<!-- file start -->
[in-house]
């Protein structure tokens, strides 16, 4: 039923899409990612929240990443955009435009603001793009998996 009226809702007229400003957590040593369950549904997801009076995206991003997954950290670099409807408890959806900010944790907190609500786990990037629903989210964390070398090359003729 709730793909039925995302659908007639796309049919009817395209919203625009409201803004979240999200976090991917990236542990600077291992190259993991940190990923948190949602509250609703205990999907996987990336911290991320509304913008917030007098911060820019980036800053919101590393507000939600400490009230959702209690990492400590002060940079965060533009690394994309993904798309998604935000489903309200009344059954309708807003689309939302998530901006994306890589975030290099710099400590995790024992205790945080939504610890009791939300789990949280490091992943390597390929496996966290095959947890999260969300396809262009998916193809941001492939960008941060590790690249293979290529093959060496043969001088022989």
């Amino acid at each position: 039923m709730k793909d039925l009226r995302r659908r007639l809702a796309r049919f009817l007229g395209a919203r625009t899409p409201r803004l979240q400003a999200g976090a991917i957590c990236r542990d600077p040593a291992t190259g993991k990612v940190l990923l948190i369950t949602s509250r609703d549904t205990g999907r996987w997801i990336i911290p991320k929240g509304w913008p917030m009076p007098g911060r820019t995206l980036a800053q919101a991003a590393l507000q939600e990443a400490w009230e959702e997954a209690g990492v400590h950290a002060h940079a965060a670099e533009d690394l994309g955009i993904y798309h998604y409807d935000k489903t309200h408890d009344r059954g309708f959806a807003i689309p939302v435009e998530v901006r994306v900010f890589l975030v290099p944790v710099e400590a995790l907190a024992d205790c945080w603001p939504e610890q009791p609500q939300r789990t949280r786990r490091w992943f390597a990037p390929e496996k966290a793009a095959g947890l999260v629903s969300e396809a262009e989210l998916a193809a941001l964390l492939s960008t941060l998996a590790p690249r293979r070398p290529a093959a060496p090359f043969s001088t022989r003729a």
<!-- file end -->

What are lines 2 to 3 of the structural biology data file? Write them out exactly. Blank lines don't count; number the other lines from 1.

């Protein structure tokens, strides 16, 4: 039923899409990612929240990443955009435009603001793009998996 009226809702007229400003957590040593369950549904997801009076995206991003997954950290670099409807408890959806900010944790907190609500786990990037629903989210964390070398090359003729 709730793909039925995302659908007639796309049919009817395209919203625009409201803004979240999200976090991917990236542990600077291992190259993991940190990923948190949602509250609703205990999907996987990336911290991320509304913008917030007098911060820019980036800053919101590393507000939600400490009230959702209690990492400590002060940079965060533009690394994309993904798309998604935000489903309200009344059954309708807003689309939302998530901006994306890589975030290099710099400590995790024992205790945080939504610890009791939300789990949280490091992943390597390929496996966290095959947890999260969300396809262009998916193809941001492939960008941060590790690249293979290529093959060496043969001088022989």
């Amino acid at each position: 039923m709730k793909d039925l009226r995302r659908r007639l809702a796309r049919f009817l007229g395209a919203r625009t899409p409201r803004l979240q400003a999200g976090a991917i957590c990236r542990d600077p040593a291992t190259g993991k990612v940190l990923l948190i369950t949602s509250r609703d549904t205990g999907r996987w997801i990336i911290p991320k929240g509304w913008p917030m009076p007098g911060r820019t995206l980036a800053q919101a991003a590393l507000q939600e990443a400490w009230e959702e997954a209690g990492v400590h950290a002060h940079a965060a670099e533009d690394l994309g955009i993904y798309h998604y409807d935000k489903t309200h408890d009344r059954g309708f959806a807003i689309p939302v435009e998530v901006r994306v900010f890589l975030v290099p944790v710099e400590a995790l907190a024992d205790c945080w603001p939504e610890q009791p609500q939300r789990t949280r786990r490091w992943f390597a990037p390929e496996k966290a793009a095959g947890l999260v629903s969300e396809a262009e989210l998916a193809a941001l964390l492939s960008t941060l998996a590790p690249r293979r070398p290529a093959a060496p090359f043969s001088t022989r003729a």